But then, within a matter of days, she would do it again. and again. and again.
I had forgotten that, until yesterday.
When I pushed my hands into my daughters hair, while she picked at her breakfast, still in her pajamas and with her sleepy head, into the bangs that I had cut myself, unevenly, with scissors that I thought I had had sharpened, but probably hadn't, and I said, without even thinking it first, with my eyes trying to catch hers,
you are so beautiful.
and she pushed away my hand and shouted, with her eyebrows low and mad,
MOMMY STOP TOUCHING MY HAIR.
But I'm not going to.
Consider this your official PSA: Meyer Lemon season is nearly past. You can still find them in better grocery stores and online, though, which means that you should be stocking up for the lonely, meyer lemon-less months to come.
If you don't know this about me already (and you probably do, because Meyer Lemons are on my list of Things I Never Shut up About, right between Full Moons and Nani Iro), I am crazy over this pretty little citrus. There was a tree in the backyard of a house that my father and my sister and my brother lived in in Santa Cruz, California, when I was about fifteen, and on one visit from Freezing, Vermont, I woke up there to find that everyone had gone to school or work. I stepped out into the small backyard in my bare feet to find a pretty lemon tree sitting in bright morning light, with ripe fruit just falling off it's branches. The color of these lemons was more like a dandelion than a lemon, that pretty warm yellow that I still can't get to appear on my computer screen, and when I cut one open I found it to be completely edible, peel and all, and more sweet than tart but also very tart. It all seemed too good to be possible, and from then on, in my mind, California smells and tastes like a Meyer Lemon. It just does.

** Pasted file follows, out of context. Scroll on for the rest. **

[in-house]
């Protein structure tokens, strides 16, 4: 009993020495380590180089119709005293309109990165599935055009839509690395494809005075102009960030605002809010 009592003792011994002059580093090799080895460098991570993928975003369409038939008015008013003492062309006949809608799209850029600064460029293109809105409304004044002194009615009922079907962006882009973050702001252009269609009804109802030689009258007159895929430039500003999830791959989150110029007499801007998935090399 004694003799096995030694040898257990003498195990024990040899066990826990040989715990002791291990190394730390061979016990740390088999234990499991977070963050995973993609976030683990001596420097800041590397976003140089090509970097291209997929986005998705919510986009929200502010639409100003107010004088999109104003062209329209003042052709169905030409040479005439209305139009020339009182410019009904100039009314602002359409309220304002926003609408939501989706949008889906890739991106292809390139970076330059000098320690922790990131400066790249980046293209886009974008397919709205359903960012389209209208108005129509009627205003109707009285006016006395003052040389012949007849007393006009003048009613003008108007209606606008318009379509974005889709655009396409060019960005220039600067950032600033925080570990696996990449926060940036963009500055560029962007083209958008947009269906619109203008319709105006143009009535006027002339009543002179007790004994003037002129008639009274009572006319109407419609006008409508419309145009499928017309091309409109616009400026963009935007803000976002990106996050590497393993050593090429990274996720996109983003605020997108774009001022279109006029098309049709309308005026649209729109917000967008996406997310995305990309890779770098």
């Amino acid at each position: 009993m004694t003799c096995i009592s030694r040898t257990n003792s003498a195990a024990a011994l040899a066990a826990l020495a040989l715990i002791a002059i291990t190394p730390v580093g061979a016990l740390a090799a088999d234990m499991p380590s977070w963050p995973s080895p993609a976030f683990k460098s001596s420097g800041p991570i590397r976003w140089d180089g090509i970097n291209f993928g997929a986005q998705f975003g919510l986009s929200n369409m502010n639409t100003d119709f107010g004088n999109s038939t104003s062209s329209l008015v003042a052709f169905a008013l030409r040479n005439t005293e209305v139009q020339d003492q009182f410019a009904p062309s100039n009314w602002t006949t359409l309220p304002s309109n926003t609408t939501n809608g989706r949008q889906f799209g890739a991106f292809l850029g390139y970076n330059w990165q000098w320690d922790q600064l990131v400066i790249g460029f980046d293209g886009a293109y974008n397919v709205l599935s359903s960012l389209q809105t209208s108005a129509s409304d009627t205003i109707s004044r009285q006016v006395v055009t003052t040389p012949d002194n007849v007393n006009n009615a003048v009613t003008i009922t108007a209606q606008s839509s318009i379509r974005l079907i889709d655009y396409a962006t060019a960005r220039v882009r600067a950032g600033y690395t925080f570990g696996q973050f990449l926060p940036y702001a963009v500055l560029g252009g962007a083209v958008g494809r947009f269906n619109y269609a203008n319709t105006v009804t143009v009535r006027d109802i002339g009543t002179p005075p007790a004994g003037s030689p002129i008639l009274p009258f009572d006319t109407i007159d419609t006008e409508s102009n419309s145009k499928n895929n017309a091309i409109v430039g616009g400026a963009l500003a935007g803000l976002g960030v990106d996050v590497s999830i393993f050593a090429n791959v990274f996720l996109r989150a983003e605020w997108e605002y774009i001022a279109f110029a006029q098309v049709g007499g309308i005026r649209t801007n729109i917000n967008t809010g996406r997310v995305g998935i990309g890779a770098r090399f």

I stock up when I can, I make Vince and Sophie send them to me from Santa Rosa, but they don't last sitting in a wooden bowl as long as I'd like, so I asked my friend Maggie Brown, who is my summer partner in berry picking, swimming, jam-making, and all other things seasonal, to preserve some for me. Since then I've been whittling away at the row of pretty little yellow jars (nothing sparkles like glass that has been boiled, filled with bright colors) on a high kitchen shelf. I use them to make dressings and chopped up over roast chicken, and I use them for cocktails, throwing a sinlge preserved lemon and some crushed mint and thyme, and some vodka, into a big ball jar with some ice and shaking and straining the whole thing into martini glasses. I even gave a few away for Christmas this year, and then asked her for more. She finally took pity on me and came to my kitchen this last weekend with her big copper pot and showed me how, step by step, to make them.
I'm trying to get the written recipe out of her, along with some step by step's for first time makers. I'm making progress. Her's is a well kept and much tested bit of kitchen perfection. I'll keep you posted. There are a few other recipes out there. Don't wait, the Meyer Lemons will be gone very soon. you can see the rest of the images over here, on my Instagram.